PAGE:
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I am just having my server fail to boot after extending my Linux Software RAID from 3 hds to 4 hds.
It doubles as internet access gateway, router, fileserver, printserver, firewall (i.e EVERYTHING ;-)
The array extension (RAID5) went well, amazing enough (ask about, if you want to know more [this is a pretty new feature for RAID5 that was not possible 1 year ago])
I updated the mdadm.conf after extending and now the array looks like this:
/dev/hda1 /dev/hdc1 /dev/hde1 /dev/hdg1
(hda1 is new)
After rebooting the server the headache started: Failure to recognize and mount /dev/md0.
The initrd tells me that there is no array found for /dev/md0, although it does recognize and mount the one for /dev/md1, which is my swap space (that I did not modify).
I am stuck in busybox, in the initramdisk of debian etch.
I can activate the RAID 5 array by hand with
mdadm --assemble /dev/md0 /dev/hda1 /dev/hdc1 /dev/hde1 /dev/hdg1
and even mount it to a directory.
(so the problem is probably tiny and is not in the array itself)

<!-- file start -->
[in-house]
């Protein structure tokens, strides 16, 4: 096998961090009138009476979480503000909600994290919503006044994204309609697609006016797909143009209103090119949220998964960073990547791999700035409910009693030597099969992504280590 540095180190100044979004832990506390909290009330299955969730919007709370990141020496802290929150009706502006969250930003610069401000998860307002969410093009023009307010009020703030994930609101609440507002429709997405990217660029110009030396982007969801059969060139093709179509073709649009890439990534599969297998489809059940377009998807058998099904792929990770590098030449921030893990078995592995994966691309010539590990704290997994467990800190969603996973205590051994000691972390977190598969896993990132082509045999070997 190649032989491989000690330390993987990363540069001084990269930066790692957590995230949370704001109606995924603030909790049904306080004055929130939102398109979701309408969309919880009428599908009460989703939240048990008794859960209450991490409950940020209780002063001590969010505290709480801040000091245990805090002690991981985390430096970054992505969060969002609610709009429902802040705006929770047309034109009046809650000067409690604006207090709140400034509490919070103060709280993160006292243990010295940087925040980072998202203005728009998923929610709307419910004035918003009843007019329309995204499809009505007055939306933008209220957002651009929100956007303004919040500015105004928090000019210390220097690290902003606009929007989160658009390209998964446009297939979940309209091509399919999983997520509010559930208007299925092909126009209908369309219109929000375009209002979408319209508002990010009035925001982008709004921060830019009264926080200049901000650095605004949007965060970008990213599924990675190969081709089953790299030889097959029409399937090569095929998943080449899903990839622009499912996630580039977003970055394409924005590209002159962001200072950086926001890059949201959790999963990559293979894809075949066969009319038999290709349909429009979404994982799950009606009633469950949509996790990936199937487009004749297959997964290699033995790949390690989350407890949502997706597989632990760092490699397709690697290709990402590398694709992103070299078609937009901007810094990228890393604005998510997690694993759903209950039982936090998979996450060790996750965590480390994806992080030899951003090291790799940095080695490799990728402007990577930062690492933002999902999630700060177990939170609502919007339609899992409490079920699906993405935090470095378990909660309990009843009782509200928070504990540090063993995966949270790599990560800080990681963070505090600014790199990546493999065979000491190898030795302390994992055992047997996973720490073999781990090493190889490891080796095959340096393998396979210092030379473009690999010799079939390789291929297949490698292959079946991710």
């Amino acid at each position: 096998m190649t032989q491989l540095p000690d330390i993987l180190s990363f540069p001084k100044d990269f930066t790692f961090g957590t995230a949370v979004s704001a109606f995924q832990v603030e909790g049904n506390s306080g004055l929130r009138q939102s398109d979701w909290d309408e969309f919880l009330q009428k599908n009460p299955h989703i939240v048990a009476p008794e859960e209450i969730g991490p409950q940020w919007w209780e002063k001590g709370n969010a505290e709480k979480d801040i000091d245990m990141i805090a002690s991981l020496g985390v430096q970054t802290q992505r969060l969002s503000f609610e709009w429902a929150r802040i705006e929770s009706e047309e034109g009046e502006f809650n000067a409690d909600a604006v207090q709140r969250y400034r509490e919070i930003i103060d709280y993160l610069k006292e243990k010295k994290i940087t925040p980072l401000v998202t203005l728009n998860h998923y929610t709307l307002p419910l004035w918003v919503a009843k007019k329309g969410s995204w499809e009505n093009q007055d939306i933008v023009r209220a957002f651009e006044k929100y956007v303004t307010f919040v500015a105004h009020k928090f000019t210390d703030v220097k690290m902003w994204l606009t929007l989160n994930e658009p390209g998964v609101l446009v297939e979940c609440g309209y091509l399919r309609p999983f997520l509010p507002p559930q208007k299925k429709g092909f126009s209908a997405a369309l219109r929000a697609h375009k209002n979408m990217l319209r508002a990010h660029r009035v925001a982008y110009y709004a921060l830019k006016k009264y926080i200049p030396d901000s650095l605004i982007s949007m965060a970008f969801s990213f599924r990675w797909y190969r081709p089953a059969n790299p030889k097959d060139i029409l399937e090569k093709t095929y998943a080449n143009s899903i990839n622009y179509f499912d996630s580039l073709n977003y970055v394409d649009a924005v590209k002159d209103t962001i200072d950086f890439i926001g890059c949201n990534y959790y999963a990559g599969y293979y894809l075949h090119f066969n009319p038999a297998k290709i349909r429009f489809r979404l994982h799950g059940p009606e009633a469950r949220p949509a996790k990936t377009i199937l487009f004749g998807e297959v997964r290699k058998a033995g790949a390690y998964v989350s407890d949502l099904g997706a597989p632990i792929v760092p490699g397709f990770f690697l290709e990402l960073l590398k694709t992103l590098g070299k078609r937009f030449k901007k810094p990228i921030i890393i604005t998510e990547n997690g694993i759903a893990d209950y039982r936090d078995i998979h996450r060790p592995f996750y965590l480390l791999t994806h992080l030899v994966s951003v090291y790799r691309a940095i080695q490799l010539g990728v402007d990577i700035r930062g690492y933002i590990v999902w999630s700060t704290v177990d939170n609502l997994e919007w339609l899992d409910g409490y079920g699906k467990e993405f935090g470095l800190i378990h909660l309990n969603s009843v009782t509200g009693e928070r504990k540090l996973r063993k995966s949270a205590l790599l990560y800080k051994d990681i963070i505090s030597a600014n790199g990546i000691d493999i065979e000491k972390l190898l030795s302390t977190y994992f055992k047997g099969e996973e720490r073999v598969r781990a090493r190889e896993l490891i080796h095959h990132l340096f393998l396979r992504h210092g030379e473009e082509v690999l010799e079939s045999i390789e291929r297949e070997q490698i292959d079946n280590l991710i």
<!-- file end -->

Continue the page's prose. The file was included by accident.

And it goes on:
But I could not really understand how to get PIVOT_ROOT to work to switch over to the new ROOT so I can at least get my system running again and restore functionality.
The man page eludes me (much to short) and when trying it always says device or resource busy ??? :-(
Now the most burning questions at this point:
1. How the heck can the initrd mount the raid array when it takes the configuration information from the mdadm.conf that IS on the array?
2. How does the initrd start? is there a script that is started at the very beginning when the initrd is active? If I can run that again after mounting the array by hand, I might be able to get the system working again and understand what is going wrong..
I am glad for any pointers or insights as always. I never much dealt with the initrd before and now more than ever don't see the need for this complication.
What I did not know was that in Debian Etch, the Software RAID config is stored in the initrd.
So when the system started up, it found an array with 4 disks, but the config file said that it was supposed to have 3. Bingo.
Changed the ramdisk and now the system is running again. You have to rebuild the initrd pretty every time you change something on the system.
Otherwise you might have a big suprise when you reboot. I am NOT a fan of initrds, since they complicate matters as can seen from my example.
So can RAID be started without any configuration file? How does it realize which arrays get assigned to which device (/dev/md0 /dev/md1 etc.) if you have several?